Last time we discussed the second side of the Jethro Tull album Aqualung, and a fine album that was. It was critically and commercially well received, but many of the critics expressed the opinion that it was a concept album, with which Ian Anderson strongly disagreed.
There are various accounts of the reason behind Thick as a Brick, and Anderson has been quoted as saying that he wanted to record it to be a parody of “serious” concept albums. However, in an interview he mentioned some bands that had yet to release a concept album before Thick as a Brick hit the stores.
My personal feeling after reading quite a bit about this is that Anderson did indeed want to write a parody of concept albums, probably because Aqualung was perceived to be one and Anderson had not intended it, and Anderson’s huge ego made him misremember certain facts about just what albums he was parodying.
Thick as a Brick was recorded in late 1971 and released on Chrysalis in the UK and Reprise in the US. Anderson produced it, of course. There was a considerable change in the personnel in the band, so here is a comparison of the personnel from Thick as a Brick versus Aqualung:
TAAB Ian Anderson: lead vocals, acoustic guitar, flute, violin, trumpet, saxophone
AQ Ian Anderson: vocals, acoustic guitar, flute
TAAB Martin Barre: electric guitar, lute
AQ Martin Barre: electric guitar, descant recorder
TAAB John Evan: piano, organ, harpsichord
AQ John Evan: piano, organ, mellotron
TAAB Jeffrey Hammond (as “Jeffrey Hammond-Hammond”): bass guitar, vocals
AQ Jeffrey Hammond (as “Jeffrey Hammond-Hammond”): bass guitar, alto recorder
TAAB Barriemore Barlow: drums, percussion, timpani
AQ Clive Bunker: drums and percussion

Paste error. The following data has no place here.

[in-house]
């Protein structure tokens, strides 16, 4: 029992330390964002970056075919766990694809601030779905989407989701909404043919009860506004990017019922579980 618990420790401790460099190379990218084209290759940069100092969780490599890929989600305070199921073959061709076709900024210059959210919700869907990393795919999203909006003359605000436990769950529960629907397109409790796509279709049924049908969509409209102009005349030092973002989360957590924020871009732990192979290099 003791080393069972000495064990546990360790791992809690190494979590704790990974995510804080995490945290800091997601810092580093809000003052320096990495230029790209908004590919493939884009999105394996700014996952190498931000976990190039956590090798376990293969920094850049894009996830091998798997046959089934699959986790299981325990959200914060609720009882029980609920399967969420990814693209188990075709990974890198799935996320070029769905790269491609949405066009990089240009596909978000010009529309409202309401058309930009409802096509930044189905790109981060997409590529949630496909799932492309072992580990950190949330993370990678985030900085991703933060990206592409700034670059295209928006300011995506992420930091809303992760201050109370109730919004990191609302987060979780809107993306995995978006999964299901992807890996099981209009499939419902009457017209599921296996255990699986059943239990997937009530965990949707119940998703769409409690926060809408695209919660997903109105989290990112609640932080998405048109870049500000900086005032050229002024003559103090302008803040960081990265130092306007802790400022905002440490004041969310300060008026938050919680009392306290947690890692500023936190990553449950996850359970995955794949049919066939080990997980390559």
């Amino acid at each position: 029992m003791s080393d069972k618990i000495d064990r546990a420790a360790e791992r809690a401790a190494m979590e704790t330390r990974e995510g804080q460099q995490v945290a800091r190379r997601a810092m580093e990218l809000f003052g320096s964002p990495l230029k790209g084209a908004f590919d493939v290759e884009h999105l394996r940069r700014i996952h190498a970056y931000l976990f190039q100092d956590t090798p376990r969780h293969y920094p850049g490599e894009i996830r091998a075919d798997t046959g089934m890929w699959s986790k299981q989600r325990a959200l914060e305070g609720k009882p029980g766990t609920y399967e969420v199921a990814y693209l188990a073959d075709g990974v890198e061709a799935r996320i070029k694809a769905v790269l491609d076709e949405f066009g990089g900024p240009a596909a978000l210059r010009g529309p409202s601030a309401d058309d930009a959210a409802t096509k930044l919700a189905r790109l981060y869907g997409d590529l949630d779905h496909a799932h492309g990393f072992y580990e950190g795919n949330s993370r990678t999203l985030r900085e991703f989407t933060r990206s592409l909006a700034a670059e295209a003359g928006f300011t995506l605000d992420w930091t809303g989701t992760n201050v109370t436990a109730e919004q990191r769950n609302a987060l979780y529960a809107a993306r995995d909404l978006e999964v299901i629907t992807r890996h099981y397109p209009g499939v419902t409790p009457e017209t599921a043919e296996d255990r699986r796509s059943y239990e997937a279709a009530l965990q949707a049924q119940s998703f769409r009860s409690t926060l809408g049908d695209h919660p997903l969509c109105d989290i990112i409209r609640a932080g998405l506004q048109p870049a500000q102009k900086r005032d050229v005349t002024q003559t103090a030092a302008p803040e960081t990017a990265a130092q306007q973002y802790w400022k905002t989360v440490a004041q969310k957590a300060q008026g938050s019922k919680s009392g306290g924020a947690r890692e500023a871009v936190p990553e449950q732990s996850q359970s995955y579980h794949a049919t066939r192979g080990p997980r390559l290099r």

TAAB David Palmer: brass and string arrangements
AQ No such position
So the band lost Clive Bunker and added Barriemore Barlow as his replacement on drums, and added David Palmer for previously unfilled positions. In the process, they went from a five member band to a six member band.
The story behind Thick as a Brick ostensibly is the writings of one Gerald Bostock, an eight year old prodigy. Of course, the material was all actually written by Anderson, since that Gerald Bostock was entirely fictional.
The album charted at #1 in the US, but strangely I have not been able to find any record anywhere that it charted in the UK. Perhaps I am just overlooking something, but even the official website does not mention it charting in the UK.
One of the most remarkable feature of this album was the extraordinarily elaborate (and expensive) album cover. I am not sure how Anderson talked the record companies into going with it, because even double covers are expensive compared to just a sleeve. Back when Keith Moon was ready to release Two Sides of the Moon, his only solo album, he had to threaten a record company executive’s antique wooden desk with a fire axe just to get a cover with an insert that could be reversed to change the front cover from a picture of him and Annette to a picture of his bare butt. Here is a picture of the first page:
The album cover appears to be a weekly, small town newspaper like the one that I knew from western Arkansas, The Greenwood Democrat. They are chatty, carry little world or national news, and are in large part a gossip medium. There are lots of Briticisms that are not readily understood by US readers, and I hope that some of our Commonwealth readers can assist us in deciphering them.